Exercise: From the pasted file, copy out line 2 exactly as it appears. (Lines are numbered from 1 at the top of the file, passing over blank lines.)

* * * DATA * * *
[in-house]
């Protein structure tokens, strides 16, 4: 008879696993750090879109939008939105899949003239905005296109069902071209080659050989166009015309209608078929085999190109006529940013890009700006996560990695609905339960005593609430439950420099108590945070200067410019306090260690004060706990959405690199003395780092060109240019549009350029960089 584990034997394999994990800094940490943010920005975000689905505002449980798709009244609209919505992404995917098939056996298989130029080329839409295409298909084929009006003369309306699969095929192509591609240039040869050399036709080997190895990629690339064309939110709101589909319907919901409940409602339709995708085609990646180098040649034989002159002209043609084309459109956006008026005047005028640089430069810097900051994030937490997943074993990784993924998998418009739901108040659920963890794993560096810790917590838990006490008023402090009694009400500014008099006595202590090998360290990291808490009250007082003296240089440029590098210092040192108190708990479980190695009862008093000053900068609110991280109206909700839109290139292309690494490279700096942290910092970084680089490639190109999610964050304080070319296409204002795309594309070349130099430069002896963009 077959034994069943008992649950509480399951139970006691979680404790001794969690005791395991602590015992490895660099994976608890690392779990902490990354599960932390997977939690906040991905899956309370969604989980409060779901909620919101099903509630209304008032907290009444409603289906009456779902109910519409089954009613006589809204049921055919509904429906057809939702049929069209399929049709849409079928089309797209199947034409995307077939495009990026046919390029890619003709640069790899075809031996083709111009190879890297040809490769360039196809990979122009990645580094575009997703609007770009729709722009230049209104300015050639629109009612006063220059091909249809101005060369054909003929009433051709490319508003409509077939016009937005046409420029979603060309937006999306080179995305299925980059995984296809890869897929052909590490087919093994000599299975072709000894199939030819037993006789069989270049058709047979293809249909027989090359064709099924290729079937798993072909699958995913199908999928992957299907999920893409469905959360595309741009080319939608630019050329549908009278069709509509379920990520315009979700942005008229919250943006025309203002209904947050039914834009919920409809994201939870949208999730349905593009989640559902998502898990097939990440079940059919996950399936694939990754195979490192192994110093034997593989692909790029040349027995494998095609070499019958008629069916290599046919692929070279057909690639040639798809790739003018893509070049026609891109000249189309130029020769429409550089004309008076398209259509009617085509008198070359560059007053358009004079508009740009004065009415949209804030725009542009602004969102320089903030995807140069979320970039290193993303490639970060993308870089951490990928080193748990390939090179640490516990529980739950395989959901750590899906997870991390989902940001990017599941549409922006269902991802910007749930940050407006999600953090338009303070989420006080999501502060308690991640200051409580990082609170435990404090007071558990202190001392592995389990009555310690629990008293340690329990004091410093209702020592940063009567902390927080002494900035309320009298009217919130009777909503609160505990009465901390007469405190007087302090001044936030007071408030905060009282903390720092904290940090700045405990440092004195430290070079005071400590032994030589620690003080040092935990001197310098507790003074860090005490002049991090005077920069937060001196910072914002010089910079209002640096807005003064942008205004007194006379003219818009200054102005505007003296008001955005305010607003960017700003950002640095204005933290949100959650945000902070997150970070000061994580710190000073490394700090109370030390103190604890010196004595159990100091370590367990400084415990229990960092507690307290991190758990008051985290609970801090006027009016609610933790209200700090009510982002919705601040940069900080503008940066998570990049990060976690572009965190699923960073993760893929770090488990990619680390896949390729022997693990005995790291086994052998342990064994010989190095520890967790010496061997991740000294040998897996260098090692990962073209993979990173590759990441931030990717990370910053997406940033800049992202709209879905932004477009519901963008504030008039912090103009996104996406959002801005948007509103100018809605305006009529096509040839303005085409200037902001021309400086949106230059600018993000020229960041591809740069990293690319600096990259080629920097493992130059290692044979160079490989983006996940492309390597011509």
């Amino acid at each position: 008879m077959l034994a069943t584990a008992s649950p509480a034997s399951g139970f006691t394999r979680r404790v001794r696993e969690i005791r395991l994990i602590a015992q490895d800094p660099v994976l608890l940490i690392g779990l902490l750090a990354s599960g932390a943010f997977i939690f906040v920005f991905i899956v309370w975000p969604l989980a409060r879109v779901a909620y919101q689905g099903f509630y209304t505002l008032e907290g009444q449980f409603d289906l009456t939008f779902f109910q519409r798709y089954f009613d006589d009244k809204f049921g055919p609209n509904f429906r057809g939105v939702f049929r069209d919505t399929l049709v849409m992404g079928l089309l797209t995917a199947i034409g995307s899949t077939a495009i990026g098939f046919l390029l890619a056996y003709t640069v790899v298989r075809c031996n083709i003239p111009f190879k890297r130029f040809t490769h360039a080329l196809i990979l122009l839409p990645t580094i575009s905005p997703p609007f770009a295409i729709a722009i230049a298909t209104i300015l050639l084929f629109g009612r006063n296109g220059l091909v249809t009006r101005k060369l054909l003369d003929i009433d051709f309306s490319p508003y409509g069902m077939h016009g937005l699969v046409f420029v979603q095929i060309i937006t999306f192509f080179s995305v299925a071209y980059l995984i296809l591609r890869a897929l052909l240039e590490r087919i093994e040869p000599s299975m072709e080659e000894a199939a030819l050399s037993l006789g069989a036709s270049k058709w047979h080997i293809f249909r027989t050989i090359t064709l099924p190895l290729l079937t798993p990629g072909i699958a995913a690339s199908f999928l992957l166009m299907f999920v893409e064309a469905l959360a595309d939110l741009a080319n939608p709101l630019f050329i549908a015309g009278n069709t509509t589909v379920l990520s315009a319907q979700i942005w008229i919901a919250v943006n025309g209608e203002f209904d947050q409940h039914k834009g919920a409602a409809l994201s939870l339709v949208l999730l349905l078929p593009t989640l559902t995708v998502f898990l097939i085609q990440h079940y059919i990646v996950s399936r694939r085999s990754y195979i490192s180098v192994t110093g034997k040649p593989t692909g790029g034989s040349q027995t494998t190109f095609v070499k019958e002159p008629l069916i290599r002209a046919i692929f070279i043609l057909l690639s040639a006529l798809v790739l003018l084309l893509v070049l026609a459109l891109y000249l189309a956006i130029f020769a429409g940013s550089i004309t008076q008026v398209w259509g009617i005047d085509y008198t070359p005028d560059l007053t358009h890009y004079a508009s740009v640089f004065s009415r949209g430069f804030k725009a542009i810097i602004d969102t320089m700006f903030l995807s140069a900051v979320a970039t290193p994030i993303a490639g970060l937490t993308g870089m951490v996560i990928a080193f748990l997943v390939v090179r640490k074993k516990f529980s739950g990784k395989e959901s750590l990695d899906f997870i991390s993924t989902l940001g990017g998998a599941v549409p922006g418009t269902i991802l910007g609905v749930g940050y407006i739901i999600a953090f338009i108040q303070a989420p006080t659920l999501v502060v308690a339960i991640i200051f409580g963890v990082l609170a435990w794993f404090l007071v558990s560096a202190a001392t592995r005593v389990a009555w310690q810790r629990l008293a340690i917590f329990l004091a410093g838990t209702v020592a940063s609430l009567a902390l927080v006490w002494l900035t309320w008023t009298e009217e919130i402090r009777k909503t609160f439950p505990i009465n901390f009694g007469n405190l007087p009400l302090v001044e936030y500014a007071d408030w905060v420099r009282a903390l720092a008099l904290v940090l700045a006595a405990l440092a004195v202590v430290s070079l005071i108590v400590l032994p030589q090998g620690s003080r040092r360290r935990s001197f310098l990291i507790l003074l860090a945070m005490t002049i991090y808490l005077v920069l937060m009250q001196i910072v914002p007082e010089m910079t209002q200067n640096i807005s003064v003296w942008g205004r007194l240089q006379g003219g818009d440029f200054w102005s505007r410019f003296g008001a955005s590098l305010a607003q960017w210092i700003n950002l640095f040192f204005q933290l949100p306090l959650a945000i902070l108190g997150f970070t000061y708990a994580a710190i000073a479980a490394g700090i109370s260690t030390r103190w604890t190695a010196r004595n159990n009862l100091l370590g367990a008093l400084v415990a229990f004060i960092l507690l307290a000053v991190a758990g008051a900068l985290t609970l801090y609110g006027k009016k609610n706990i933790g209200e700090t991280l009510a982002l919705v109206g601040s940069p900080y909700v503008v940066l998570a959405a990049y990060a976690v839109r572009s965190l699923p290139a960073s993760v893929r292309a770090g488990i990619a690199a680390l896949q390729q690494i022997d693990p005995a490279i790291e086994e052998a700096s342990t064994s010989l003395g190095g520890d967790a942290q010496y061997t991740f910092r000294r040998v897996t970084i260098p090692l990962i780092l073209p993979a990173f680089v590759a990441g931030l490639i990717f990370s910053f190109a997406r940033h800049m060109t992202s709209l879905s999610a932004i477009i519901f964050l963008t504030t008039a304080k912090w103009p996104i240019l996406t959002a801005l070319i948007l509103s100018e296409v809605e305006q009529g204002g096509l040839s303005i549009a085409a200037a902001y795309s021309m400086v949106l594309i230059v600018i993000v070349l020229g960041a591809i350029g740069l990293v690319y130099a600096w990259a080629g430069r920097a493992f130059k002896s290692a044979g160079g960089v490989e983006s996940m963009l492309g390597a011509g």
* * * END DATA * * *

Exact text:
């Protein structure tokens, strides 16, 4: 008879696993750090879109939008939105899949003239905005296109069902071209080659050989166009015309209608078929085999190109006529940013890009700006996560990695609905339960005593609430439950420099108590945070200067410019306090260690004060706990959405690199003395780092060109240019549009350029960089 584990034997394999994990800094940490943010920005975000689905505002449980798709009244609209919505992404995917098939056996298989130029080329839409295409298909084929009006003369309306699969095929192509591609240039040869050399036709080997190895990629690339064309939110709101589909319907919901409940409602339709995708085609990646180098040649034989002159002209043609084309459109956006008026005047005028640089430069810097900051994030937490997943074993990784993924998998418009739901108040659920963890794993560096810790917590838990006490008023402090009694009400500014008099006595202590090998360290990291808490009250007082003296240089440029590098210092040192108190708990479980190695009862008093000053900068609110991280109206909700839109290139292309690494490279700096942290910092970084680089490639190109999610964050304080070319296409204002795309594309070349130099430069002896963009 077959034994069943008992649950509480399951139970006691979680404790001794969690005791395991602590015992490895660099994976608890690392779990902490990354599960932390997977939690906040991905899956309370969604989980409060779901909620919101099903509630209304008032907290009444409603289906009456779902109910519409089954009613006589809204049921055919509904429906057809939702049929069209399929049709849409079928089309797209199947034409995307077939495009990026046919390029890619003709640069790899075809031996083709111009190879890297040809490769360039196809990979122009990645580094575009997703609007770009729709722009230049209104300015050639629109009612006063220059091909249809101005060369054909003929009433051709490319508003409509077939016009937005046409420029979603060309937006999306080179995305299925980059995984296809890869897929052909590490087919093994000599299975072709000894199939030819037993006789069989270049058709047979293809249909027989090359064709099924290729079937798993072909699958995913199908999928992957299907999920893409469905959360595309741009080319939608630019050329549908009278069709509509379920990520315009979700942005008229919250943006025309203002209904947050039914834009919920409809994201939870949208999730349905593009989640559902998502898990097939990440079940059919996950399936694939990754195979490192192994110093034997593989692909790029040349027995494998095609070499019958008629069916290599046919692929070279057909690639040639798809790739003018893509070049026609891109000249189309130029020769429409550089004309008076398209259509009617085509008198070359560059007053358009004079508009740009004065009415949209804030725009542009602004969102320089903030995807140069979320970039290193993303490639970060993308870089951490990928080193748990390939090179640490516990529980739950395989959901750590899906997870991390989902940001990017599941549409922006269902991802910007749930940050407006999600953090338009303070989420006080999501502060308690991640200051409580990082609170435990404090007071558990202190001392592995389990009555310690629990008293340690329990004091410093209702020592940063009567902390927080002494900035309320009298009217919130009777909503609160505990009465901390007469405190007087302090001044936030007071408030905060009282903390720092904290940090700045405990440092004195430290070079005071400590032994030589620690003080040092935990001197310098507790003074860090005490002049991090005077920069937060001196910072914002010089910079209002640096807005003064942008205004007194006379003219818009200054102005505007003296008001955005305010607003960017700003950002640095204005933290949100959650945000902070997150970070000061994580710190000073490394700090109370030390103190604890010196004595159990100091370590367990400084415990229990960092507690307290991190758990008051985290609970801090006027009016609610933790209200700090009510982002919705601040940069900080503008940066998570990049990060976690572009965190699923960073993760893929770090488990990619680390896949390729022997693990005995790291086994052998342990064994010989190095520890967790010496061997991740000294040998897996260098090692990962073209993979990173590759990441931030990717990370910053997406940033800049992202709209879905932004477009519901963008504030008039912090103009996104996406959002801005948007509103100018809605305006009529096509040839303005085409200037902001021309400086949106230059600018993000020229960041591809740069990293690319600096990259080629920097493992130059290692044979160079490989983006996940492309390597011509």